(Bloomberg) -- European trans-Atlantic airlines reacted jubilantly to a U.S. move to allow most vaccinated foreigners to enter the country, ending a ban that’s been in place since March 2020. 

Shares of British Airways parent IAG SA, Air France-KLM and Deutsche Lufthansa AG all surged following the Monday announcement, which made clear those without Covid-19 inoculations will still be unwelcome. 

The U.S. relaxing of travel rules is “fantastic news for our group,” Air France-KLM Chief Executive Officer Ben Smith said in an interview with Bloomberg TV. “We expect a return of 2019 traffic numbers to move forward very quickly.”

The North Atlantic corridor connecting the U.S. and Europe was the single most profitable corner of the aviation market before the coronavirus crisis, a hotspot for those paying extra for first- and business-class seats. European flag carriers are far more reliant on those routes than their U.S. counterparts, which have extensive, profitable domestic networks to fall back on.  

In Europe, regional traffic is instead dominated by discount airlines such as Ryanair Holdings Plc, EasyJet Plc and Wizz Air Holdings Plc. 

Carriers on both sides of the Atlantic have lobbied forcefully for a relaxation of travel curbs throughout the pandemic, and particularly after vaccine rollouts gathered pace earlier this year. While the European Union and the U.K. began allowing inoculated Americans over the summer, the Biden adminstration held off on reciprocating.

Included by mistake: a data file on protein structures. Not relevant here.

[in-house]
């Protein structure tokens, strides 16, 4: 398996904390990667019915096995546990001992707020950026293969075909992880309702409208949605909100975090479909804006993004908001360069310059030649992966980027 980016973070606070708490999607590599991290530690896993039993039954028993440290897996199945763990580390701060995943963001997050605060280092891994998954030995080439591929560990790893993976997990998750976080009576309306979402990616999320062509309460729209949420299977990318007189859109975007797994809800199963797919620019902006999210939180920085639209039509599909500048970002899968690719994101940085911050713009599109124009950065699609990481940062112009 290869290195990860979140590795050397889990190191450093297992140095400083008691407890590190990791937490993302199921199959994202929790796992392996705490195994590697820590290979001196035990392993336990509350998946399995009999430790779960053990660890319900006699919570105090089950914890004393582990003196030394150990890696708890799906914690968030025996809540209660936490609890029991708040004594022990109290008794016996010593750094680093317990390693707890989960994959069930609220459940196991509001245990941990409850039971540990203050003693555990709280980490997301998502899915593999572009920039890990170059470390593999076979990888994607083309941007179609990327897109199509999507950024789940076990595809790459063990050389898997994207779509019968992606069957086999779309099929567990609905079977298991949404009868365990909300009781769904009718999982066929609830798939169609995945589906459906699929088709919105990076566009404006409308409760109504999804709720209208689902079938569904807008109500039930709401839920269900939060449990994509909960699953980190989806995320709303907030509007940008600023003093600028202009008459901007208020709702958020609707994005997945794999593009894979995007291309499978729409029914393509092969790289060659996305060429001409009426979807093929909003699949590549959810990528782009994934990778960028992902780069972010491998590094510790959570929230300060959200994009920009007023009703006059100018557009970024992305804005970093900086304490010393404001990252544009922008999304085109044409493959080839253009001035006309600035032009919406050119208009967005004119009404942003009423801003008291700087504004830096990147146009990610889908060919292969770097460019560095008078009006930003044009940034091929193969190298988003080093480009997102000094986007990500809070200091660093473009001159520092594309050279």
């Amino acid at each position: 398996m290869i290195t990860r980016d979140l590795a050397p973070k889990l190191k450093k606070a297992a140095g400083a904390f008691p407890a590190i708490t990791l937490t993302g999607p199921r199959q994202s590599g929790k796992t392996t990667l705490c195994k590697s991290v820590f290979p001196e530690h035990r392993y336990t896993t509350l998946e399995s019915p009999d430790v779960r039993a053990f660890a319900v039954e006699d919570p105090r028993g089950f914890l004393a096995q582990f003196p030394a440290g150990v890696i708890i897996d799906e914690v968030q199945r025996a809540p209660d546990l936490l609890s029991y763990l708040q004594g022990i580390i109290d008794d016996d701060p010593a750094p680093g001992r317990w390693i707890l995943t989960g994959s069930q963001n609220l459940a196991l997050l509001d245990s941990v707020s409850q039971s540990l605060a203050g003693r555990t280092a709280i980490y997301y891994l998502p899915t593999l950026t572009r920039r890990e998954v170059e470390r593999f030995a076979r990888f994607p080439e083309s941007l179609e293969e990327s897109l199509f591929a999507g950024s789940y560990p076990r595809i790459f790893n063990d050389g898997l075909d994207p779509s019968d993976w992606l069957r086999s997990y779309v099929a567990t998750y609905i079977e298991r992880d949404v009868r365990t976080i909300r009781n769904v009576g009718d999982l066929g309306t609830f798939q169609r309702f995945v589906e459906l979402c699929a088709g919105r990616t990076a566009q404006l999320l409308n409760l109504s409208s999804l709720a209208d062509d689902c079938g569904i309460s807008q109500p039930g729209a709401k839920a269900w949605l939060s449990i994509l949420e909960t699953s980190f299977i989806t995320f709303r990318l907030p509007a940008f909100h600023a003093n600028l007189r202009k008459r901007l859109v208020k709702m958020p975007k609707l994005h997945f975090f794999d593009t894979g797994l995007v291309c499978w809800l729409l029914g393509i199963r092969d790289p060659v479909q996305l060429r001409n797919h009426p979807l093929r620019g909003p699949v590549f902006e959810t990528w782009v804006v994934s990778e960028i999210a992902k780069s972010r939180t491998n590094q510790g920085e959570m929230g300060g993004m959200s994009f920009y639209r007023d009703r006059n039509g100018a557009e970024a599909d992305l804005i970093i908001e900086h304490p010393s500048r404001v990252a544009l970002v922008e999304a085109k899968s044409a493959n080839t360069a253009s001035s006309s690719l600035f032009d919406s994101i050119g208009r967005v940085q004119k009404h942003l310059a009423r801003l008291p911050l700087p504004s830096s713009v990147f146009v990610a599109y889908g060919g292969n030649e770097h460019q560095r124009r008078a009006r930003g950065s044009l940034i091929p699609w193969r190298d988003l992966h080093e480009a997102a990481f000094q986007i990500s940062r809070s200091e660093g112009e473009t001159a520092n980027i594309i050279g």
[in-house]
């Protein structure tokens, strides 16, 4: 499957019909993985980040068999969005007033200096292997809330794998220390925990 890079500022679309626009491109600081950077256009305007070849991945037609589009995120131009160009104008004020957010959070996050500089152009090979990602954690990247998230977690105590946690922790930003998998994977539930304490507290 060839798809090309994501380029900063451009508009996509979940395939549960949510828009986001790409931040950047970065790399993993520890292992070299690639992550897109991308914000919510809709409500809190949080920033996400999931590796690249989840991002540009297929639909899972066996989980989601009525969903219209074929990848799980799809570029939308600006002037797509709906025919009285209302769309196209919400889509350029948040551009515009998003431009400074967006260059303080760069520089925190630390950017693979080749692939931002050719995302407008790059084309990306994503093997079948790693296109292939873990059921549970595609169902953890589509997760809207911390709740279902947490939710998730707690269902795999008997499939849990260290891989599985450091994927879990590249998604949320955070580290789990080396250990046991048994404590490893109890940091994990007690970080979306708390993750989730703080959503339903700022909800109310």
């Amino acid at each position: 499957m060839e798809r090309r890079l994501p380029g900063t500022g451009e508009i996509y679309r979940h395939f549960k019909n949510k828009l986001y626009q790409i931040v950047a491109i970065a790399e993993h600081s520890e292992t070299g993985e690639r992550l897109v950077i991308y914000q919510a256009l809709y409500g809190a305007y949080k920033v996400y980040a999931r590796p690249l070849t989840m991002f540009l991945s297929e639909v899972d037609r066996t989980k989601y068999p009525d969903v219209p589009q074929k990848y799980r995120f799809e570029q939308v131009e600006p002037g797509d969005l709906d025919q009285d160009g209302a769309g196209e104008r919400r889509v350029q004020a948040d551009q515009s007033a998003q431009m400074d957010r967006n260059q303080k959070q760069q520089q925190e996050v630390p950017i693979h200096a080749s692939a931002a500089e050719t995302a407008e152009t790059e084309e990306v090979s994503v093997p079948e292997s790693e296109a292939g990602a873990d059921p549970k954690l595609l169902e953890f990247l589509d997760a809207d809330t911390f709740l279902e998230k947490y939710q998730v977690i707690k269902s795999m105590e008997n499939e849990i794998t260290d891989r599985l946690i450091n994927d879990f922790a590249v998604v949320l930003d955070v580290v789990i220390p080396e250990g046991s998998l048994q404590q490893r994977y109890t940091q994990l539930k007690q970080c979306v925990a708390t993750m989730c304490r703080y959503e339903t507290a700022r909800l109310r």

“There’s pent-up demand both on the leisure and the corporate side,” Smith said. The carrier relied on U.S. routes for 40% of capacity and sales in 2019 and plans to start laying on flights as early as Tuesday, he said.

European airline lobby group Airlines For Europe said President Joe Biden’s announcement came just in time for friends and family to reunite over upcoming holidays.

“With more than 70% of adults fully vaccinated in Europe, we’re happy to see the evidence-based policy-making we’ve been asking for finally coming to fruition,” a spokeswoman said. 

IAG gained about 11%, the most in 10 months, while Air France-KLM rose as much as 7% and Lufthansa advanced 8.9%.

The news is “an historic moment and one which will provide a huge boost,” British Airways Chief Executive Officer Sean Doyle said in a statement.  

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